HOS find out the direction of the horizon by measuring atmospheric thermal emission of CO2 in the 15mm region to determine the attitude of the rocket. The attitude is important for analyzing NTV and AGL data. In case of NTV, the disturbed region produced by the supersonic speed of the rocket may affect to the measurement, and it is needed to know its position and shape by taking the attitude into account. In case of AGL, it is needed to know the zenith angle of the line of sight because slant line of sight usually results in larger apparent emission rate.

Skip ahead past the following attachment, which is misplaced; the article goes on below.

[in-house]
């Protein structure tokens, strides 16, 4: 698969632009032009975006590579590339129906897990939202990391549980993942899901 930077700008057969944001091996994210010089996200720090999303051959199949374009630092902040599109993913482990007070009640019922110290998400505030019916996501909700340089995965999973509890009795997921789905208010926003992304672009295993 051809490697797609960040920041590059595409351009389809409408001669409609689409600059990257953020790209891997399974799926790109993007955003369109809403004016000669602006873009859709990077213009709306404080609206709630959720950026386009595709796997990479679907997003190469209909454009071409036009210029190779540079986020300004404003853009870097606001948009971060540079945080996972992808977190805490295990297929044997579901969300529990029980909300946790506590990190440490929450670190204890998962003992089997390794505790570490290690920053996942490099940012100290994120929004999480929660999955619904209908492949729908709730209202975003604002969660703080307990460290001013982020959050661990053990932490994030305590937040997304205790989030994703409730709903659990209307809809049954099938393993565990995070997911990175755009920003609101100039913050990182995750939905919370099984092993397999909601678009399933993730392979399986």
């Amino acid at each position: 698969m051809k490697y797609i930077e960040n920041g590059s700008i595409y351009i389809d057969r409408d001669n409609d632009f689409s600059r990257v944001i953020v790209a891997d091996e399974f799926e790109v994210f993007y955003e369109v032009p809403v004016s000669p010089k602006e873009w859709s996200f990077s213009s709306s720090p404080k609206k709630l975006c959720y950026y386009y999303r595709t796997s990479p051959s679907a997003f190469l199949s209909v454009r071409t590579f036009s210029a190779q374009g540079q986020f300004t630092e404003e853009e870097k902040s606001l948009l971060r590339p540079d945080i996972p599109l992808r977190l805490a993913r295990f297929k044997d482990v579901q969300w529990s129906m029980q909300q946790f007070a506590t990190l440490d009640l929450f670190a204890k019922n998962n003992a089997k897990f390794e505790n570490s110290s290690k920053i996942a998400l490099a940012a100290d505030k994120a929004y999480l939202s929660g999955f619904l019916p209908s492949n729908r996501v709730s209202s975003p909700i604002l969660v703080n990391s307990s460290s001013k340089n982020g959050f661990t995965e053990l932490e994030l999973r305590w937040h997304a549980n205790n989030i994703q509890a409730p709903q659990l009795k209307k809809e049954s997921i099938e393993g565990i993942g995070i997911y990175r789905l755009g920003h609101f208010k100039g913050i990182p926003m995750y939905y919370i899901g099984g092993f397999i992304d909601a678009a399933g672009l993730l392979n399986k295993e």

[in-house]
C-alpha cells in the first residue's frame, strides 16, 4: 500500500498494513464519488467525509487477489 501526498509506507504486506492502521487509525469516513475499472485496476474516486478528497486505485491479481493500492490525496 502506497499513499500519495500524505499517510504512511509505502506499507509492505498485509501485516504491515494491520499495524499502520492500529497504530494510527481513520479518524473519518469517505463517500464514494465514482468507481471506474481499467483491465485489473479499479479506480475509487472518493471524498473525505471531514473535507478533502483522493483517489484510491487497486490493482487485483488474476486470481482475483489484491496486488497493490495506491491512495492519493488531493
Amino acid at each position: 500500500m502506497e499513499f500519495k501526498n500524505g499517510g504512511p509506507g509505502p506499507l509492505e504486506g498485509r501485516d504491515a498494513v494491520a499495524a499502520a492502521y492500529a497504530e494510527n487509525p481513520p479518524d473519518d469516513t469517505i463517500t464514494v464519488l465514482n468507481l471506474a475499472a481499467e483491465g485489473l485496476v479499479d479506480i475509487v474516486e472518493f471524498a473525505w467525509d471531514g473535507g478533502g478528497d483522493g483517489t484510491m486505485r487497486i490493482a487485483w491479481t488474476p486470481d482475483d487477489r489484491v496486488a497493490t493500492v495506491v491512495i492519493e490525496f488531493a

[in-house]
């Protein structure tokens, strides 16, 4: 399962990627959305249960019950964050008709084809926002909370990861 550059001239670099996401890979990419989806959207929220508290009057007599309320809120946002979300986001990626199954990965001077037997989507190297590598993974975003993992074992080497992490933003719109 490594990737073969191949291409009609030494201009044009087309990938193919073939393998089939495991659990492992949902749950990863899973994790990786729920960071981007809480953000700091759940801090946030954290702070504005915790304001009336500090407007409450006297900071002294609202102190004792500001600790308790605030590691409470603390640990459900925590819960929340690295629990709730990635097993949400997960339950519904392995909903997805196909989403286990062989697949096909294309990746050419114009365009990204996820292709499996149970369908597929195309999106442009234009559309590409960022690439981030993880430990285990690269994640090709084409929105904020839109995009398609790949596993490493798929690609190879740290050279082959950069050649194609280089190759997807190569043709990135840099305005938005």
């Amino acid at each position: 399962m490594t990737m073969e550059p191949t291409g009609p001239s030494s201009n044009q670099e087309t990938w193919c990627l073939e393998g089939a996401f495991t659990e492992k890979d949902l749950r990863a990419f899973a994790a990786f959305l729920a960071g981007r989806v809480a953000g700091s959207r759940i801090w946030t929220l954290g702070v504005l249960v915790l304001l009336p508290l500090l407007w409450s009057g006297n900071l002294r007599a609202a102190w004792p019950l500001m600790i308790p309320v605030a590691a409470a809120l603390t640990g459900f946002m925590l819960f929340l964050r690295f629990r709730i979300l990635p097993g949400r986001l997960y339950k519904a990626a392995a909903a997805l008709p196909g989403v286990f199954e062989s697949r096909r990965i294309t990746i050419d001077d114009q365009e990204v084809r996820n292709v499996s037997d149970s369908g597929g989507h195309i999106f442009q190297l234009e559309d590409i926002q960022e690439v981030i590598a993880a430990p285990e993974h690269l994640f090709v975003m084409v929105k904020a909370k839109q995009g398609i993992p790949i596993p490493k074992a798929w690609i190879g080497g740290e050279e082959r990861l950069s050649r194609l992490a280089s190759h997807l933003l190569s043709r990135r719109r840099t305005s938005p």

HOS is a small radiometer consisting of a Ge lens, a band-pass filter, a pyroelectric IR detector and electronics to process the data. The filter has a central wavelength at 15 mm with a FWHM of 2 mm. The field of view is 1° square. The pyroelectric detector is sensitive in the thermal IR region, and works under the room temperature without any cooling system. The line of sight is set in the direction 103.8° away from the spin-axis, so that HOS is usually expected to see the CO2 horizon at around 44km twice in a spin period. The zenith angle of the spin-axis may be calculated from the time separation between such horizon crossings. By combining information of the magnetic angle of the spin-axis from the GA sensor, the absolute attitude of the rocket may be determined.
Figure 1. HOS optics.
N. Iwagami (U Tokyo), S. Komada (U Tokyo), AD Co., Ltd.